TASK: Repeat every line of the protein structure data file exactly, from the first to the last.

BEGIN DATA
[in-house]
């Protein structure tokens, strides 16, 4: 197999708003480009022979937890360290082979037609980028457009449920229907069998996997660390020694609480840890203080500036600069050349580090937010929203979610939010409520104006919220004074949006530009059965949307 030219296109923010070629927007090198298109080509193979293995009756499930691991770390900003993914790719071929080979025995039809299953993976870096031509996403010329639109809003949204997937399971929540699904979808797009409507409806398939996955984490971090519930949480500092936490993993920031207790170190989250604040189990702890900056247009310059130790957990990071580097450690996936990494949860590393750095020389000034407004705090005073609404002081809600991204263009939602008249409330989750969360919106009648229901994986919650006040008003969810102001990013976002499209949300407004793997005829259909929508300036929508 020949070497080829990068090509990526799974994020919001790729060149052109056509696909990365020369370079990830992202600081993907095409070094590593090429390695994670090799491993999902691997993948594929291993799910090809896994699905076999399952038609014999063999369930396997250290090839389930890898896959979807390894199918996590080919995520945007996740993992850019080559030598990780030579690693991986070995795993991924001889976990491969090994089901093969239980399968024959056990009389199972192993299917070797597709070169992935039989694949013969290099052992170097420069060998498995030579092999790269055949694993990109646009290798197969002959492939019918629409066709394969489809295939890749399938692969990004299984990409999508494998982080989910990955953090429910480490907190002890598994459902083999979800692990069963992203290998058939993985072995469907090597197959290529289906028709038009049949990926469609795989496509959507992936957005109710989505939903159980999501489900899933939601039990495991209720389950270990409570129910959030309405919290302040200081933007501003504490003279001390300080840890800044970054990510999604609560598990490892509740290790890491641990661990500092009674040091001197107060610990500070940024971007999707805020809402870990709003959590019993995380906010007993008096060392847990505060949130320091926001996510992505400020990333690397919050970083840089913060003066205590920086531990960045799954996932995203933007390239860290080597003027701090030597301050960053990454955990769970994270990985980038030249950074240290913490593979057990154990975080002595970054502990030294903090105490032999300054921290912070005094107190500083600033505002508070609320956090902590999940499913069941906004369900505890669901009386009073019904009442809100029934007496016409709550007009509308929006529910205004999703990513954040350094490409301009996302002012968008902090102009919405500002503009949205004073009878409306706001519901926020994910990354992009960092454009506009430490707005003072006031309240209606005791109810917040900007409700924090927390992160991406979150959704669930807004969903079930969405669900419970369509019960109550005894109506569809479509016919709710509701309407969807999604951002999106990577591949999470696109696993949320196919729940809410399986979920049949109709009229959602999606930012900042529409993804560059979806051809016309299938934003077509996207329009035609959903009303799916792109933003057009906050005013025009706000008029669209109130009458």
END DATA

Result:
[in-house]
């Protein structure tokens, strides 16, 4: 197999708003480009022979937890360290082979037609980028457009449920229907069998996997660390020694609480840890203080500036600069050349580090937010929203979610939010409520104006919220004074949006530009059965949307 030219296109923010070629927007090198298109080509193979293995009756499930691991770390900003993914790719071929080979025995039809299953993976870096031509996403010329639109809003949204997937399971929540699904979808797009409507409806398939996955984490971090519930949480500092936490993993920031207790170190989250604040189990702890900056247009310059130790957990990071580097450690996936990494949860590393750095020389000034407004705090005073609404002081809600991204263009939602008249409330989750969360919106009648229901994986919650006040008003969810102001990013976002499209949300407004793997005829259909929508300036929508 020949070497080829990068090509990526799974994020919001790729060149052109056509696909990365020369370079990830992202600081993907095409070094590593090429390695994670090799491993999902691997993948594929291993799910090809896994699905076999399952038609014999063999369930396997250290090839389930890898896959979807390894199918996590080919995520945007996740993992850019080559030598990780030579690693991986070995795993991924001889976990491969090994089901093969239980399968024959056990009389199972192993299917070797597709070169992935039989694949013969290099052992170097420069060998498995030579092999790269055949694993990109646009290798197969002959492939019918629409066709394969489809295939890749399938692969990004299984990409999508494998982080989910990955953090429910480490907190002890598994459902083999979800692990069963992203290998058939993985072995469907090597197959290529289906028709038009049949990926469609795989496509959507992936957005109710989505939903159980999501489900899933939601039990495991209720389950270990409570129910959030309405919290302040200081933007501003504490003279001390300080840890800044970054990510999604609560598990490892509740290790890491641990661990500092009674040091001197107060610990500070940024971007999707805020809402870990709003959590019993995380906010007993008096060392847990505060949130320091926001996510992505400020990333690397919050970083840089913060003066205590920086531990960045799954996932995203933007390239860290080597003027701090030597301050960053990454955990769970994270990985980038030249950074240290913490593979057990154990975080002595970054502990030294903090105490032999300054921290912070005094107190500083600033505002508070609320956090902590999940499913069941906004369900505890669901009386009073019904009442809100029934007496016409709550007009509308929006529910205004999703990513954040350094490409301009996302002012968008902090102009919405500002503009949205004073009878409306706001519901926020994910990354992009960092454009506009430490707005003072006031309240209606005791109810917040900007409700924090927390992160991406979150959704669930807004969903079930969405669900419970369509019960109550005894109506569809479509016919709710509701309407969807999604951002999106990577591949999470696109696993949320196919729940809410399986979920049949109709009229959602999606930012900042529409993804560059979806051809016309299938934003077509996207329009035609959903009303799916792109933003057009906050005013025009706000008029669209109130009458």